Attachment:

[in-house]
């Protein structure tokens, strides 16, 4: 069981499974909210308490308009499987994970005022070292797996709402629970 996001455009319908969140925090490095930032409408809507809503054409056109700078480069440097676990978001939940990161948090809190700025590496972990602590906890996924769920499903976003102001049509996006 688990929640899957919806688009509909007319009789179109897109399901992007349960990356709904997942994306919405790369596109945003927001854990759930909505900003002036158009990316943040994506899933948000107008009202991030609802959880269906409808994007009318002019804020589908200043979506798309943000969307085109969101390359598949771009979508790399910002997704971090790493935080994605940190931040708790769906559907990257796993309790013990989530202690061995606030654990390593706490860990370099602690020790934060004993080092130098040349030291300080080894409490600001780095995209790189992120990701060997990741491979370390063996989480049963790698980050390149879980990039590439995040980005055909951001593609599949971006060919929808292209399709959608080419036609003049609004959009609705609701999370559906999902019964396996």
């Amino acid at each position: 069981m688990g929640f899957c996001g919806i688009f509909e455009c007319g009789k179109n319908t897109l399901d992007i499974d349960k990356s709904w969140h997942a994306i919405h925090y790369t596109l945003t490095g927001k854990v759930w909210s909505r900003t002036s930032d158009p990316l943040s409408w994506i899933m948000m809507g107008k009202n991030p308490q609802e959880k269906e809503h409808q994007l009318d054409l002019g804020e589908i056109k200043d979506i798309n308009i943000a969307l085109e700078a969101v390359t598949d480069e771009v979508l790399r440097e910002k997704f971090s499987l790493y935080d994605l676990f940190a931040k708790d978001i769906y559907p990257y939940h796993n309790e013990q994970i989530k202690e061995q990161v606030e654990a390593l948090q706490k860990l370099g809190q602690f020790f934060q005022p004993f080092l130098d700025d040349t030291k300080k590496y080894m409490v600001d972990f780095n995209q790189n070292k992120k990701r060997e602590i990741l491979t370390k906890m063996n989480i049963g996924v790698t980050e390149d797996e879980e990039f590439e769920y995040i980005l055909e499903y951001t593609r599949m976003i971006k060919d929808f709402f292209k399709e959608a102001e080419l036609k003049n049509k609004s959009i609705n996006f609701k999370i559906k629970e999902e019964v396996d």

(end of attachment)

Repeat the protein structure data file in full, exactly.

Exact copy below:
[in-house]
């Protein structure tokens, strides 16, 4: 069981499974909210308490308009499987994970005022070292797996709402629970 996001455009319908969140925090490095930032409408809507809503054409056109700078480069440097676990978001939940990161948090809190700025590496972990602590906890996924769920499903976003102001049509996006 688990929640899957919806688009509909007319009789179109897109399901992007349960990356709904997942994306919405790369596109945003927001854990759930909505900003002036158009990316943040994506899933948000107008009202991030609802959880269906409808994007009318002019804020589908200043979506798309943000969307085109969101390359598949771009979508790399910002997704971090790493935080994605940190931040708790769906559907990257796993309790013990989530202690061995606030654990390593706490860990370099602690020790934060004993080092130098040349030291300080080894409490600001780095995209790189992120990701060997990741491979370390063996989480049963790698980050390149879980990039590439995040980005055909951001593609599949971006060919929808292209399709959608080419036609003049609004959009609705609701999370559906999902019964396996």
């Amino acid at each position: 069981m688990g929640f899957c996001g919806i688009f509909e455009c007319g009789k179109n319908t897109l399901d992007i499974d349960k990356s709904w969140h997942a994306i919405h925090y790369t596109l945003t490095g927001k854990v759930w909210s909505r900003t002036s930032d158009p990316l943040s409408w994506i899933m948000m809507g107008k009202n991030p308490q609802e959880k269906e809503h409808q994007l009318d054409l002019g804020e589908i056109k200043d979506i798309n308009i943000a969307l085109e700078a969101v390359t598949d480069e771009v979508l790399r440097e910002k997704f971090s499987l790493y935080d994605l676990f940190a931040k708790d978001i769906y559907p990257y939940h796993n309790e013990q994970i989530k202690e061995q990161v606030e654990a390593l948090q706490k860990l370099g809190q602690f020790f934060q005022p004993f080092l130098d700025d040349t030291k300080k590496y080894m409490v600001d972990f780095n995209q790189n070292k992120k990701r060997e602590i990741l491979t370390k906890m063996n989480i049963g996924v790698t980050e390149d797996e879980e990039f590439e769920y995040i980005l055909e499903y951001t593609r599949m976003i971006k060919d929808f709402f292209k399709e959608a102001e080419l036609k003049n049509k609004s959009i609705n996006f609701k999370i559906k629970e999902e019964v396996d």